SHIRLEY -- The Finance Committee voted Tuesday night to stick with recommending the 4.88 percent increase built into the town budget for the regional school district assessment, which would cost the town $260,000 more than last year.

Town Administrator Patrice Garvin said that by dipping into free cash and with cuts both planned and accomplished and more hoped-for savings in the works, the town can manage to cover the lower percentage increase and balance the budget, which is running a deficit about equal to the penciled-in assessment hike.

The cuts include eliminating the assistant tax collector's position, which has been done, and shearing the Planning Board administrator's time from 20 to 15 hours a week, a pending move the Planning Board aims to contest at Town Meeting.

More savings might come from an anticipated employee health insurance design plan change, but the Insurance Advisory Committee must vote on it first, Garvin said.

But the balancing act she's been orchestrating could be upset if the School Committee certifies a school budget for fiscal year 2015 that ups Shirley's assessment by 8.6 percent, $452,000 more than last year.

"That's a huge increase for any school system," Garvin said, positing that a "distribution problem" rather than lack of revenue might explain it.

Either way, "it's more than we can afford," Chairman Mike Swanton said.

The committee discussed parameters for forwarding a Proposition 2 ? tax override, which they agreed might make sense a couple of years down the road, but not now.


Swanton said that before he'd ask town taxpayers for an override to pay an assessment bill, the Ayer-Shirley Regional School District, now in its third year, would have to show it had done it's "due diligence," to control costs.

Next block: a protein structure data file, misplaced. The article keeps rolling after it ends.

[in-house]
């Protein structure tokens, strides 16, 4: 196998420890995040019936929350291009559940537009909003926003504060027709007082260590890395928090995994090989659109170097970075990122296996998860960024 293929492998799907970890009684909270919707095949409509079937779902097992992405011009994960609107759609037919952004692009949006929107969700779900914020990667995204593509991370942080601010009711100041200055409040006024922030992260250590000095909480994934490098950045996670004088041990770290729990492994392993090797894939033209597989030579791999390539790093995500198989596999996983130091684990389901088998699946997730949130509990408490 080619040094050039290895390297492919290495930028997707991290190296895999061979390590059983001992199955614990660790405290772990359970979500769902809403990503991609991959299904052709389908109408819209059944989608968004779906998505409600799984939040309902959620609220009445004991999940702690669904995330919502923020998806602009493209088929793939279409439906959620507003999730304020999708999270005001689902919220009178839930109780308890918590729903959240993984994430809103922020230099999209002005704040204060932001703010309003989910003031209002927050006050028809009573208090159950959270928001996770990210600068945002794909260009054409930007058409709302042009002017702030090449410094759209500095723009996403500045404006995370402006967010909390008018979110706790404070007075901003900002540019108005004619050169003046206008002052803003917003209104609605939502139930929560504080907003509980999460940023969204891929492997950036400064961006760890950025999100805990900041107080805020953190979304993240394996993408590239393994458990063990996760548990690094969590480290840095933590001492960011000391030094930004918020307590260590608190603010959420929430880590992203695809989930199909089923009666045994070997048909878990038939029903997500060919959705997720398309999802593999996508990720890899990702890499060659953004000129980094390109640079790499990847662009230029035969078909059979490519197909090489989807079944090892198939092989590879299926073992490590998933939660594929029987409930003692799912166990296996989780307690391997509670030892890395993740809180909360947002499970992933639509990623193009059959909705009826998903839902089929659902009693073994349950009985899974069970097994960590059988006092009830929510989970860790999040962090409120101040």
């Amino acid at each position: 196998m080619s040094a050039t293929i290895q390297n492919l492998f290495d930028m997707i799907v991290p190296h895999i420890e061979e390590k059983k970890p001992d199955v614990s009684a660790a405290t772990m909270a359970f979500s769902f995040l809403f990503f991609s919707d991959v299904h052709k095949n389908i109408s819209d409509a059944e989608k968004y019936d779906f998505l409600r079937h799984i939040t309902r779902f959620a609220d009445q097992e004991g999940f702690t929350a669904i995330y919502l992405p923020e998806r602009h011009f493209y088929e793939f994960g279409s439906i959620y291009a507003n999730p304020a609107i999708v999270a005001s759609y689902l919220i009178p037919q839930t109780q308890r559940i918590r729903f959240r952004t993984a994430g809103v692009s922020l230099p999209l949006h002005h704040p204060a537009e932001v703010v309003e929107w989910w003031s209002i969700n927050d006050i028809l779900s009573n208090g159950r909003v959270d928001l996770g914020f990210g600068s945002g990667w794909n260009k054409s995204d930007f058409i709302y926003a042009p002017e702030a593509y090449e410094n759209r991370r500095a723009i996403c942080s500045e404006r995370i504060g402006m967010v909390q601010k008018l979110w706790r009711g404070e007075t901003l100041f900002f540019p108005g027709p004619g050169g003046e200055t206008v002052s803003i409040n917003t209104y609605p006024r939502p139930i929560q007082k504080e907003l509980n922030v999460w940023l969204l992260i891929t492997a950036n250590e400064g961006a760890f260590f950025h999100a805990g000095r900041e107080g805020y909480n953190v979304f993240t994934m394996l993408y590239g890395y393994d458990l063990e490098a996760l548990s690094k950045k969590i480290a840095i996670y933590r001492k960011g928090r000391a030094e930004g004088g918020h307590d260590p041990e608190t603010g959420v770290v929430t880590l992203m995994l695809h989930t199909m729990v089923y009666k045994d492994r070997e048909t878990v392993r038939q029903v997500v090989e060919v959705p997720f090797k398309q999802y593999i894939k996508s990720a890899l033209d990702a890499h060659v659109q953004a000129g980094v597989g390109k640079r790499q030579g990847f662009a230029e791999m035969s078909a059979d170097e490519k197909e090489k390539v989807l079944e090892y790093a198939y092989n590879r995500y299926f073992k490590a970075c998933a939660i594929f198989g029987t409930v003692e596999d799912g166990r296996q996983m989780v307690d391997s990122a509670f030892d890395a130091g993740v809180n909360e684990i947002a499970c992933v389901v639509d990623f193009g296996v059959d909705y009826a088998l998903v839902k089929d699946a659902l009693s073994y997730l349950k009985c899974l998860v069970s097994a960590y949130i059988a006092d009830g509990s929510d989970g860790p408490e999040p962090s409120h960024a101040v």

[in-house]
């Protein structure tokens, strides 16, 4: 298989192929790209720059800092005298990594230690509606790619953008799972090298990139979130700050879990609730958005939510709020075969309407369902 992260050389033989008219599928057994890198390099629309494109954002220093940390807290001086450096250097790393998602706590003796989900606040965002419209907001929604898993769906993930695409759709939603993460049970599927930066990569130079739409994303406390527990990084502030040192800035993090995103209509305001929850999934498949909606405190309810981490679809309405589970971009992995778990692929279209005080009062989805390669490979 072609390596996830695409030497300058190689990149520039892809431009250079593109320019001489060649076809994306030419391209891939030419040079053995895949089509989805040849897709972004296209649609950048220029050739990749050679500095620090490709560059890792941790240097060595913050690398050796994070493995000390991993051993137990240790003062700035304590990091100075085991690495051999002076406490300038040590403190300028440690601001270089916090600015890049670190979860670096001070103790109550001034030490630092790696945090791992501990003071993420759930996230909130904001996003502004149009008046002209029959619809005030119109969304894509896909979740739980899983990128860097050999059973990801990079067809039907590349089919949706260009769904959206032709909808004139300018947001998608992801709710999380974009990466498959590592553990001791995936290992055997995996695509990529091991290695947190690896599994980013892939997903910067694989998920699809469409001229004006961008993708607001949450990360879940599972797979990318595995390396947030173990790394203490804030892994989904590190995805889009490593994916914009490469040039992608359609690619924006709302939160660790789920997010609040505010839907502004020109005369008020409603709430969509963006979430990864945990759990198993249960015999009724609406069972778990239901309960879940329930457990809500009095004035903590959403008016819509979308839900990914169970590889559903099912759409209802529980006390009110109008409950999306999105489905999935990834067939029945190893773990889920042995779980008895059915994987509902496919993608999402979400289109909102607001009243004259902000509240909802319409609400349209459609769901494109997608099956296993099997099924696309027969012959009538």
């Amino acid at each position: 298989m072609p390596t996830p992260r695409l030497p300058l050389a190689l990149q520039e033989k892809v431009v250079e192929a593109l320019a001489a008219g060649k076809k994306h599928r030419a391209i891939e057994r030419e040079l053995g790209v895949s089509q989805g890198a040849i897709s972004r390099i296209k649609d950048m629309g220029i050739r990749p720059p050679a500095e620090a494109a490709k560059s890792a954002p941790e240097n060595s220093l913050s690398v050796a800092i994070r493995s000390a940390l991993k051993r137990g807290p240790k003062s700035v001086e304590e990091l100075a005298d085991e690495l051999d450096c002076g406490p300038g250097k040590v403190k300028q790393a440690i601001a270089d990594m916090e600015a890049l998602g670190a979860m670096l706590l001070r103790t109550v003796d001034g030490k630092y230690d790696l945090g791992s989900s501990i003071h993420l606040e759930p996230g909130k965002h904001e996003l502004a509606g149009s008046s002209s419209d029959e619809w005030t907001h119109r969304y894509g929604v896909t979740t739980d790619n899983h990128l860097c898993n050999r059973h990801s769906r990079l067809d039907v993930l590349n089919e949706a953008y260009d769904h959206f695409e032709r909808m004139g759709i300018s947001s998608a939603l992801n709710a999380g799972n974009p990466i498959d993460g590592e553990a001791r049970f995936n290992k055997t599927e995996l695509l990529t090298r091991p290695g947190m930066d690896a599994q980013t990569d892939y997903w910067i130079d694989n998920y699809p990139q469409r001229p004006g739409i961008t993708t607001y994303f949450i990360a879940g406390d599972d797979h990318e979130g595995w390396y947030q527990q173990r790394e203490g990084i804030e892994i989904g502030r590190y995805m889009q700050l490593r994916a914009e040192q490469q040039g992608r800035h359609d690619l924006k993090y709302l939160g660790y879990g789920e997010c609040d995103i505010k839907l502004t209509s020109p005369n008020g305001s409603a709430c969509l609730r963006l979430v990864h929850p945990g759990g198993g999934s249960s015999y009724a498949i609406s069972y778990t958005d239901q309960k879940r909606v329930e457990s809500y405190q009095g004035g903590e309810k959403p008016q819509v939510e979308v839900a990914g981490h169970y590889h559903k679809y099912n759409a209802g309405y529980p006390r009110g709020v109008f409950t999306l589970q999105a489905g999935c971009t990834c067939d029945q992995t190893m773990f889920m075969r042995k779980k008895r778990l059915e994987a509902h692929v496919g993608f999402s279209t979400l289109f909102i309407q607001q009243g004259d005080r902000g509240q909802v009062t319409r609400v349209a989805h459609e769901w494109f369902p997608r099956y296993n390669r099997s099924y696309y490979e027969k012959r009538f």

Specifically, he said the district should trim expenses and seek to increase revenues, especially via School Choice. The district's choice-out numbers are too high, he said.

When students choice out to another public school district, per pupil state aid goes with them, a problem the Ayer-Shirley school district hasn't done enough to address, Swanton said.

The FinCom also took a stand on one of a handful of bylaw changes the Bylaw Review Committee wants to put on the Annual Town Meeting warrant that will be aired at a public hearing Monday night, March 31, at 6 p.m., before the selectmen's meeting.

The committee recommended amending a town bylaw to change the way FinCom members are appointed. Currently, the sole appointing authority is the town moderator.

The amendment seeks a new set-up, with joint appointment by the selectmen and the moderator, one vote per person.

"We talked about the contentious history" of the process, said Garvin, who served on the committee. According to a previous Government Study Committee report, the combined approach is "standard" for communities like Shirley, she said, adding that "it's just an idea" meant to spark discussion.

Comments around the table ranged from mild to miffed.

"It's an interesting recommendation," Robert Schuler said. "Let's see what people say."

But Swanton said it was a non-issue. There was no "contention," he said, only "a couple of individuals" who didn't like some of the moderator's appointments.

Besides, the FinCom is supposed to be independent and if the appointment method were changed as the committee recommends, the vote would be weighted too heavily toward selectmen, whose opinions could then be seen as marching orders for the other board.

Garvin countered that town committees in her experience are "open" to new members, but she'd been told it was "more directed" in this instance.

Joe McNiff said that if people wanted to serve on FinCom, they should step up and say so. But there are open seats now and nobody seems interested. "Where are they?" he asked.

The FinCom voted unanimously to oppose the measure. .

But Garvin said she'd push for it. "It's a conversation worth having," she concluded.